-- Vladimir Putin: Why so? Could you read the bill thoroughly, and pay your attention to its name. The bill's name is "Ban on propaganda of pedophilia and homosexuality". The bill banning pedophilia, propaganda of pedophilia and homosexuality. There are countries, including European, where public discussions – I have just talked about this at the meeting with volunteers – for instance, on the possibility to legalize pedophilia currently take place. Public discussions in parliaments. They may do whatever they want, but peoples of the Russian Federation, the Russian people have their own cultural code, own tradition. It's not our business and we do not poke our nose into their affairs, and we ask for the same respect for our traditions and for our culture. My personal view is that the society should look after its children at least to be able to reproduce and not only thanks to migrants, but on its own base. We achieved what we had not experienced for a long time. In 2002, 2003, 2004 it seemed that we would never redress that absolutely terrible situation we had with the demographic crisis. It appeared that it was a demographic pit that would prove to have no bottom and we would continue investing in it endlessly.

And at that time we developed and adopted a program aimed at supporting demography, to increase birth rates in the Russian Federation. Frankly speaking, I was much worried myself: we allocated a big volume of resources, and many experts used to tell me: "Don't do this, anyway, there is such a trend, which is experienced by many European countries. And we won't avoid it as well". This year in Russia, the number of newborns has exceeded the number of deceased for the first time. We achieved a specific positive result. If anybody would like to focus on, so to say, developing the cemetery, they are welcome. But we have different goals: we want the Russian people and other peoples of the Russian Federation to develop and to have historical prospects. And we should clean up everything that impedes us here. But we should do this in a timely and humane manner without offending anybody and without including anybody in a group of secondary people.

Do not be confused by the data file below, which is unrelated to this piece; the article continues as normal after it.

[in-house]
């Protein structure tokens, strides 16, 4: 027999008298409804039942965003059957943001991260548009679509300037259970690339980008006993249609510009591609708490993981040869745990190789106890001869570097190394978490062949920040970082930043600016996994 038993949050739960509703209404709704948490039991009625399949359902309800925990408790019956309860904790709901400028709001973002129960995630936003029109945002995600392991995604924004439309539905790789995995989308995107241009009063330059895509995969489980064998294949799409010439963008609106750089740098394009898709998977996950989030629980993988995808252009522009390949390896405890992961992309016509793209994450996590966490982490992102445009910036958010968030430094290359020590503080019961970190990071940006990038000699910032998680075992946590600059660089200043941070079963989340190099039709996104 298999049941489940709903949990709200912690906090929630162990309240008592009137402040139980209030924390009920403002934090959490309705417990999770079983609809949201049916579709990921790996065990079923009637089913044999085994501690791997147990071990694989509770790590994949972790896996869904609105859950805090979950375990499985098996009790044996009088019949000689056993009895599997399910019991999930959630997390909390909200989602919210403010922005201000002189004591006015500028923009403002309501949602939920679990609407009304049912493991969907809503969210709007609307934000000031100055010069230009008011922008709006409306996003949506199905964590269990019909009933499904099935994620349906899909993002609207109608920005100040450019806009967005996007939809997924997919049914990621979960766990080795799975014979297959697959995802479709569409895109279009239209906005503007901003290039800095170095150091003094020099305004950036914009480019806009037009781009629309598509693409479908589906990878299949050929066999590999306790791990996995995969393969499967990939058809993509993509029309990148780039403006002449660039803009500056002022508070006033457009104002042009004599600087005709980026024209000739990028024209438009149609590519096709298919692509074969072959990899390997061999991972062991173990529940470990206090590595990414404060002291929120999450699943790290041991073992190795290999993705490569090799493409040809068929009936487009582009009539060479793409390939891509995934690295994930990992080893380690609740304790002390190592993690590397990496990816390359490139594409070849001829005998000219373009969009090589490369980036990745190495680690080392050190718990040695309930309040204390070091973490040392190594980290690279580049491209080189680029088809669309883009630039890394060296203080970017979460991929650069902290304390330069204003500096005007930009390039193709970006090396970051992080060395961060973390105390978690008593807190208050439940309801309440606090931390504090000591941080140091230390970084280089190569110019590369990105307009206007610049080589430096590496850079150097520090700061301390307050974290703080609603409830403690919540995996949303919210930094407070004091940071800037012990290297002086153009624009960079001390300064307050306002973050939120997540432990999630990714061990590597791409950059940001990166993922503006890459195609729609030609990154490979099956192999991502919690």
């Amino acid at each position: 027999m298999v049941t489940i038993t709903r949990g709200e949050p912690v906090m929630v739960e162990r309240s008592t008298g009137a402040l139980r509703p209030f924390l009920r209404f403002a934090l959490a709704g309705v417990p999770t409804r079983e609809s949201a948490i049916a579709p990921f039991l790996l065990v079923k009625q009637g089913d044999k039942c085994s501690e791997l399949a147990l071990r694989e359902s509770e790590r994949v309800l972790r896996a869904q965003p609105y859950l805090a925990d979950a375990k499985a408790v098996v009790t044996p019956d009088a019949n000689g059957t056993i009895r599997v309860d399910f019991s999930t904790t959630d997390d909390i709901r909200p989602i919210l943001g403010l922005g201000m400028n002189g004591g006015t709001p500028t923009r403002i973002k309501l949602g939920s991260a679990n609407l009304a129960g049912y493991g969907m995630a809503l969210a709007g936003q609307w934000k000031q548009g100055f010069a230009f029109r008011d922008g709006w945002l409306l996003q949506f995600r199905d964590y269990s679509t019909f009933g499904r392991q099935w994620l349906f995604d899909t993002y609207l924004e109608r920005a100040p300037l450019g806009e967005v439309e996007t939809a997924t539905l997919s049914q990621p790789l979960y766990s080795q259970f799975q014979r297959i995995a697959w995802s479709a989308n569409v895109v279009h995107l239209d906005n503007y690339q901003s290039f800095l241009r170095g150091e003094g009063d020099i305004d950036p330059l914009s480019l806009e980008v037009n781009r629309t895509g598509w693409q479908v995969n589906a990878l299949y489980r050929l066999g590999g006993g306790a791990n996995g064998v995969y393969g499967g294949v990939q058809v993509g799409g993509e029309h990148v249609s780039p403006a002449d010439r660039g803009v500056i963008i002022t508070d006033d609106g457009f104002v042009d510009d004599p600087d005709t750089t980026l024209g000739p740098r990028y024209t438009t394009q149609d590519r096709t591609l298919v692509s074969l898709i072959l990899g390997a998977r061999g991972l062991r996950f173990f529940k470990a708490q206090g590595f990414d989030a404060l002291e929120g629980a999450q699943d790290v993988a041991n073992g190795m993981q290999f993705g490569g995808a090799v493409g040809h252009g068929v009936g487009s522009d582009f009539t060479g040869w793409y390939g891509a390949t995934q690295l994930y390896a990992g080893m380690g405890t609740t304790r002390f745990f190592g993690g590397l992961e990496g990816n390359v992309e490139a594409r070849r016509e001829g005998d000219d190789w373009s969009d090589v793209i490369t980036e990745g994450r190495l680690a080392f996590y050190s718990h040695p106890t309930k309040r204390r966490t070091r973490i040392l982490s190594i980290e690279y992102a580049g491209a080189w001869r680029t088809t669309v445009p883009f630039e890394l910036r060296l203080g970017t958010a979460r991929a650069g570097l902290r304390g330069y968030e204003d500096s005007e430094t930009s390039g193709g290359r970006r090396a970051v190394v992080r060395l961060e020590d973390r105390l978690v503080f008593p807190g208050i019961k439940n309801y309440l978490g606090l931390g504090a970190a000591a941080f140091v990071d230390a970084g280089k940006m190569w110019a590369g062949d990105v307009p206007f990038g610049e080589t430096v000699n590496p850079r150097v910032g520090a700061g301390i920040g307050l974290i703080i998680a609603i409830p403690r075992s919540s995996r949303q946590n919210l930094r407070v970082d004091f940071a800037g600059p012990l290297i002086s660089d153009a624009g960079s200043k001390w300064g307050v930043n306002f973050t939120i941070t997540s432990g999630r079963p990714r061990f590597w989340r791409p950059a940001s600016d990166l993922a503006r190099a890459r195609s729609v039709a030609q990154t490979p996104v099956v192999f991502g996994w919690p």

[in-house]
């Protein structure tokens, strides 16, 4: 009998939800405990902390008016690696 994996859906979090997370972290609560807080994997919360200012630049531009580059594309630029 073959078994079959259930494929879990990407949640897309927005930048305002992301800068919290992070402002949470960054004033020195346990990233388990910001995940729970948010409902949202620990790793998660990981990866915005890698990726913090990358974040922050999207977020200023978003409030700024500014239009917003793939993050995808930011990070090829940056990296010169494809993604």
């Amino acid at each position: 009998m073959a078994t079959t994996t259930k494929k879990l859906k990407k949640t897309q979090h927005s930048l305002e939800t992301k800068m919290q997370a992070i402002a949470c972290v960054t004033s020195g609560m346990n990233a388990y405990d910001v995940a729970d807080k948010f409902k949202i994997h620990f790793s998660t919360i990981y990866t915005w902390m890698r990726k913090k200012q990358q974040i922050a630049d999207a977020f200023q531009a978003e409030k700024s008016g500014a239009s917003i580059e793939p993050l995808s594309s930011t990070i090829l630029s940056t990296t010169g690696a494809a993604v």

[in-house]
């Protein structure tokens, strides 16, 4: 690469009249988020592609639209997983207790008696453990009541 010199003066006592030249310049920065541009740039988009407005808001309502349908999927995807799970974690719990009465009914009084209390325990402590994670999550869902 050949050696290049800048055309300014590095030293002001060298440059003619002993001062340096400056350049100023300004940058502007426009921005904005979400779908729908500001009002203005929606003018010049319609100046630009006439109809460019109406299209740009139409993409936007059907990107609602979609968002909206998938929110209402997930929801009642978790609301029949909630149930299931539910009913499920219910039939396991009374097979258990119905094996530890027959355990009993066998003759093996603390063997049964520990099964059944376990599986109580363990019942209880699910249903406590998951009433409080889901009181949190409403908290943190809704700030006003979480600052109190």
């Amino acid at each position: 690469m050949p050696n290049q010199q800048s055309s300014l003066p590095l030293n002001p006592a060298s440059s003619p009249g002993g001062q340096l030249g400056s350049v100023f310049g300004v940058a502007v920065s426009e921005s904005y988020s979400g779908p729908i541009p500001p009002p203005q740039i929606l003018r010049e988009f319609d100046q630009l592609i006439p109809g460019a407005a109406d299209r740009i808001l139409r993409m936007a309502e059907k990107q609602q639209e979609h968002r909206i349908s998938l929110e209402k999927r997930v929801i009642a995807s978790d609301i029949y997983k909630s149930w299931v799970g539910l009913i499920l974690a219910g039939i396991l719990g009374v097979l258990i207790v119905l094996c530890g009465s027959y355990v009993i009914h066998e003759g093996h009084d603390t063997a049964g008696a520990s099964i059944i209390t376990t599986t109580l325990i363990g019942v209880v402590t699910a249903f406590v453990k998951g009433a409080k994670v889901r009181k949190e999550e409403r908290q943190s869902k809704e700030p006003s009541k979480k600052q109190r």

It seems to me that the bill we adopted does not hurt anybody. Moreover, people of non-traditional sexual orientation cannot feel like inferior people here, because there is no professional, career or social discrimination against them, by the way. And when they achieve great results, such as, for instance Elton John achieves, who is an extraordinary person, a distinguished musician, and millions of our people sincerely love him with no regard to his sexual orientation, and his sexual orientation does not affect attitudes to him, especially as to a distinguished musician. I think that this quite democratic approach to people of non-traditional sexual orientation alongside with measures aimed to protect children and future demographic development is optimum.

The Gay Mafia's reaction to Russia's assertion of internal sovereignty is proof that they don't merely want tolerance; they want full-blown acceptance and celebration. They want special treatment for gays. In contrast, Russia wants to treat gays no different than anyone else.